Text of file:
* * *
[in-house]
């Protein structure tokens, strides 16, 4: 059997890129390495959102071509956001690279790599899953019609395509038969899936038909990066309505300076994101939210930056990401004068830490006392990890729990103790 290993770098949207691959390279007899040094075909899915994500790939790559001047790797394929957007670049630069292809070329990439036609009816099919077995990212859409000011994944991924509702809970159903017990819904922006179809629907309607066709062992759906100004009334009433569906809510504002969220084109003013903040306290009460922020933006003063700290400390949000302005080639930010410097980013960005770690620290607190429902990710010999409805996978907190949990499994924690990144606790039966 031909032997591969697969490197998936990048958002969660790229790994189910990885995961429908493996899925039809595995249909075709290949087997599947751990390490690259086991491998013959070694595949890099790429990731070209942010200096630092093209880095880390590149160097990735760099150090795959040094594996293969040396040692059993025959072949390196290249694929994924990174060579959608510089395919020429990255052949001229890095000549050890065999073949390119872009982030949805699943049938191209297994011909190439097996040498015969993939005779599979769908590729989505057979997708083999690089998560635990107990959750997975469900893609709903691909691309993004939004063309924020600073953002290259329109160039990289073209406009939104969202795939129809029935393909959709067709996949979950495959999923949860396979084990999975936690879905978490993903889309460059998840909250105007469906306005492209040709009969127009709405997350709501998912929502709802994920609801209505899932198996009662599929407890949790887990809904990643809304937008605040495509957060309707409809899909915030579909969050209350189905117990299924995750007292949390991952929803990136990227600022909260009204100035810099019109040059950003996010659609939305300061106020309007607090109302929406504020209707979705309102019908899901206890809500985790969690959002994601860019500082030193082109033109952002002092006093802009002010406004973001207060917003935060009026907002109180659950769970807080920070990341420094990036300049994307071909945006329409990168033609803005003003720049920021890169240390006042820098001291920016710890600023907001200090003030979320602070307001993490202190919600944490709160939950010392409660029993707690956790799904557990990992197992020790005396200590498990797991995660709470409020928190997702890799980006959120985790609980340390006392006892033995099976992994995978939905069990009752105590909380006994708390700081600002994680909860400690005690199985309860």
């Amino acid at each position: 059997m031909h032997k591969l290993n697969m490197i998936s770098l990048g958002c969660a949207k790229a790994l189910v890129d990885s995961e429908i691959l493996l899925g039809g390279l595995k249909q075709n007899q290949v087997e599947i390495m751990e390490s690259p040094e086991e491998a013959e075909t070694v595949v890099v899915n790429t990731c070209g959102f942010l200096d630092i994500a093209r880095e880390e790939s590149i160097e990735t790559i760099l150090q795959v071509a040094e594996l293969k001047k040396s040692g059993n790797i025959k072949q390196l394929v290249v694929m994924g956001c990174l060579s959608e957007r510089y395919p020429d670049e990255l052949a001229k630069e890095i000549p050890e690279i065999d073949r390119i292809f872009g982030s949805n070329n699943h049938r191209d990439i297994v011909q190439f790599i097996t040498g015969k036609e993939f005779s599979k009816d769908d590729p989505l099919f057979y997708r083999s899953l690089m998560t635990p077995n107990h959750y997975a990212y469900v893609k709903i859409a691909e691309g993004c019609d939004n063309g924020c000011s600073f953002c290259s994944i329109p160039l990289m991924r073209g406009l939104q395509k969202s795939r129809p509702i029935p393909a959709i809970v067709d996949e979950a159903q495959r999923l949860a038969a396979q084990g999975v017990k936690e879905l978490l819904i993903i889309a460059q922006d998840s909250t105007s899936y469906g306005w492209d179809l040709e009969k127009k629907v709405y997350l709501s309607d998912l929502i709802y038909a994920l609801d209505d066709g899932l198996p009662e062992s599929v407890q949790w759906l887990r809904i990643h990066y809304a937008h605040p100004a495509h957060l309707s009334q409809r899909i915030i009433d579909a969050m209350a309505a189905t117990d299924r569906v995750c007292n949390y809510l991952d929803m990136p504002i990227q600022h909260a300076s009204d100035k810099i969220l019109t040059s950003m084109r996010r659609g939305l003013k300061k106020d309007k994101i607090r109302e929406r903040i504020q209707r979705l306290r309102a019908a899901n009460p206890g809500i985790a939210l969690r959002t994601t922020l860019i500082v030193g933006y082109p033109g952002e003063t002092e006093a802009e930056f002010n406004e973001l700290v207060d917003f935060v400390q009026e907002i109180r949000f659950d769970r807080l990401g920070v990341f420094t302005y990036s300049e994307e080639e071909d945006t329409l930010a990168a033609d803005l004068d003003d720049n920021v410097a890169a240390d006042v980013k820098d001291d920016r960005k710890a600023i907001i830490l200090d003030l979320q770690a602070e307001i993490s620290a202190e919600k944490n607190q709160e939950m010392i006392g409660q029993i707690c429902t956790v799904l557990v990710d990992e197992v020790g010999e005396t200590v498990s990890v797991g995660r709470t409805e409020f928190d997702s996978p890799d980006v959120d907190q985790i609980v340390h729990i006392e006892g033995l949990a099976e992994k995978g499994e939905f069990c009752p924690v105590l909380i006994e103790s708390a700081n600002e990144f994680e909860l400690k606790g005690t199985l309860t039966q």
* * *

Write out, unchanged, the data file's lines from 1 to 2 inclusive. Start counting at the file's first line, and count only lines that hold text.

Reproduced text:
[in-house]
């Protein structure tokens, strides 16, 4: 059997890129390495959102071509956001690279790599899953019609395509038969899936038909990066309505300076994101939210930056990401004068830490006392990890729990103790 290993770098949207691959390279007899040094075909899915994500790939790559001047790797394929957007670049630069292809070329990439036609009816099919077995990212859409000011994944991924509702809970159903017990819904922006179809629907309607066709062992759906100004009334009433569906809510504002969220084109003013903040306290009460922020933006003063700290400390949000302005080639930010410097980013960005770690620290607190429902990710010999409805996978907190949990499994924690990144606790039966 031909032997591969697969490197998936990048958002969660790229790994189910990885995961429908493996899925039809595995249909075709290949087997599947751990390490690259086991491998013959070694595949890099790429990731070209942010200096630092093209880095880390590149160097990735760099150090795959040094594996293969040396040692059993025959072949390196290249694929994924990174060579959608510089395919020429990255052949001229890095000549050890065999073949390119872009982030949805699943049938191209297994011909190439097996040498015969993939005779599979769908590729989505057979997708083999690089998560635990107990959750997975469900893609709903691909691309993004939004063309924020600073953002290259329109160039990289073209406009939104969202795939129809029935393909959709067709996949979950495959999923949860396979084990999975936690879905978490993903889309460059998840909250105007469906306005492209040709009969127009709405997350709501998912929502709802994920609801209505899932198996009662599929407890949790887990809904990643809304937008605040495509957060309707409809899909915030579909969050209350189905117990299924995750007292949390991952929803990136990227600022909260009204100035810099019109040059950003996010659609939305300061106020309007607090109302929406504020209707979705309102019908899901206890809500985790969690959002994601860019500082030193082109033109952002002092006093802009002010406004973001207060917003935060009026907002109180659950769970807080920070990341420094990036300049994307071909945006329409990168033609803005003003720049920021890169240390006042820098001291920016710890600023907001200090003030979320602070307001993490202190919600944490709160939950010392409660029993707690956790799904557990990992197992020790005396200590498990797991995660709470409020928190997702890799980006959120985790609980340390006392006892033995099976992994995978939905069990009752105590909380006994708390700081600002994680909860400690005690199985309860």